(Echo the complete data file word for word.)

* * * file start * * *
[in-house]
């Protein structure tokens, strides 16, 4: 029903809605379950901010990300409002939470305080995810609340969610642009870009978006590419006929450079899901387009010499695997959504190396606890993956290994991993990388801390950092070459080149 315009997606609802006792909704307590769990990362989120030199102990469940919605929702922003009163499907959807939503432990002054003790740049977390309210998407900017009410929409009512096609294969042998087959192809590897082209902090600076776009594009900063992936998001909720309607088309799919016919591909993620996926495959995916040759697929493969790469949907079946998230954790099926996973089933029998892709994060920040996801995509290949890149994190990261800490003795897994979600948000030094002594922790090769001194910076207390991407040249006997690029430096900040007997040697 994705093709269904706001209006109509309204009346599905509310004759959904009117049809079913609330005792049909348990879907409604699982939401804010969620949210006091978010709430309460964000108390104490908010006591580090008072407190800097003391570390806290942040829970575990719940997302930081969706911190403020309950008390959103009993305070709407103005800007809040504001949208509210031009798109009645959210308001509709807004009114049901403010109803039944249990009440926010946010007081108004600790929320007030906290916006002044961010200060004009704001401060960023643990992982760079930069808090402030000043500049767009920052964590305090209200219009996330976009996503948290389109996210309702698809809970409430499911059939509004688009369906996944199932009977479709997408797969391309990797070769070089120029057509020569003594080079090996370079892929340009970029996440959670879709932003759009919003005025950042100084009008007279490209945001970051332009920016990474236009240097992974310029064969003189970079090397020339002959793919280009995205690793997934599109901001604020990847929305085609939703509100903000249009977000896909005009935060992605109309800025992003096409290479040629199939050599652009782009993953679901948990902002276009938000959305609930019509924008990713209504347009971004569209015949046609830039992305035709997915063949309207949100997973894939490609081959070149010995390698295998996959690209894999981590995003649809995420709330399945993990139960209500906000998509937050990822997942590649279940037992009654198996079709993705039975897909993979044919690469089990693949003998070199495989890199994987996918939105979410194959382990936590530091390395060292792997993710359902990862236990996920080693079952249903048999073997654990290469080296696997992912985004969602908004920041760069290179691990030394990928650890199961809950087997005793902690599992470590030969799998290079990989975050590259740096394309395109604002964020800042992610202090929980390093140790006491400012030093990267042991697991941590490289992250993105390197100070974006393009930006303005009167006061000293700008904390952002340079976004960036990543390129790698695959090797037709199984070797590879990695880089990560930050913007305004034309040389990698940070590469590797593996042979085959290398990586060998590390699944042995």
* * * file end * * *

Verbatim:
[in-house]
């Protein structure tokens, strides 16, 4: 029903809605379950901010990300409002939470305080995810609340969610642009870009978006590419006929450079899901387009010499695997959504190396606890993956290994991993990388801390950092070459080149 315009997606609802006792909704307590769990990362989120030199102990469940919605929702922003009163499907959807939503432990002054003790740049977390309210998407900017009410929409009512096609294969042998087959192809590897082209902090600076776009594009900063992936998001909720309607088309799919016919591909993620996926495959995916040759697929493969790469949907079946998230954790099926996973089933029998892709994060920040996801995509290949890149994190990261800490003795897994979600948000030094002594922790090769001194910076207390991407040249006997690029430096900040007997040697 994705093709269904706001209006109509309204009346599905509310004759959904009117049809079913609330005792049909348990879907409604699982939401804010969620949210006091978010709430309460964000108390104490908010006591580090008072407190800097003391570390806290942040829970575990719940997302930081969706911190403020309950008390959103009993305070709407103005800007809040504001949208509210031009798109009645959210308001509709807004009114049901403010109803039944249990009440926010946010007081108004600790929320007030906290916006002044961010200060004009704001401060960023643990992982760079930069808090402030000043500049767009920052964590305090209200219009996330976009996503948290389109996210309702698809809970409430499911059939509004688009369906996944199932009977479709997408797969391309990797070769070089120029057509020569003594080079090996370079892929340009970029996440959670879709932003759009919003005025950042100084009008007279490209945001970051332009920016990474236009240097992974310029064969003189970079090397020339002959793919280009995205690793997934599109901001604020990847929305085609939703509100903000249009977000896909005009935060992605109309800025992003096409290479040629199939050599652009782009993953679901948990902002276009938000959305609930019509924008990713209504347009971004569209015949046609830039992305035709997915063949309207949100997973894939490609081959070149010995390698295998996959690209894999981590995003649809995420709330399945993990139960209500906000998509937050990822997942590649279940037992009654198996079709993705039975897909993979044919690469089990693949003998070199495989890199994987996918939105979410194959382990936590530091390395060292792997993710359902990862236990996920080693079952249903048999073997654990290469080296696997992912985004969602908004920041760069290179691990030394990928650890199961809950087997005793902690599992470590030969799998290079990989975050590259740096394309395109604002964020800042992610202090929980390093140790006491400012030093990267042991697991941590490289992250993105390197100070974006393009930006303005009167006061000293700008904390952002340079976004960036990543390129790698695959090797037709199984070797590879990695880089990560930050913007305004034309040389990698940070590469590797593996042979085959290398990586060998590390699944042995």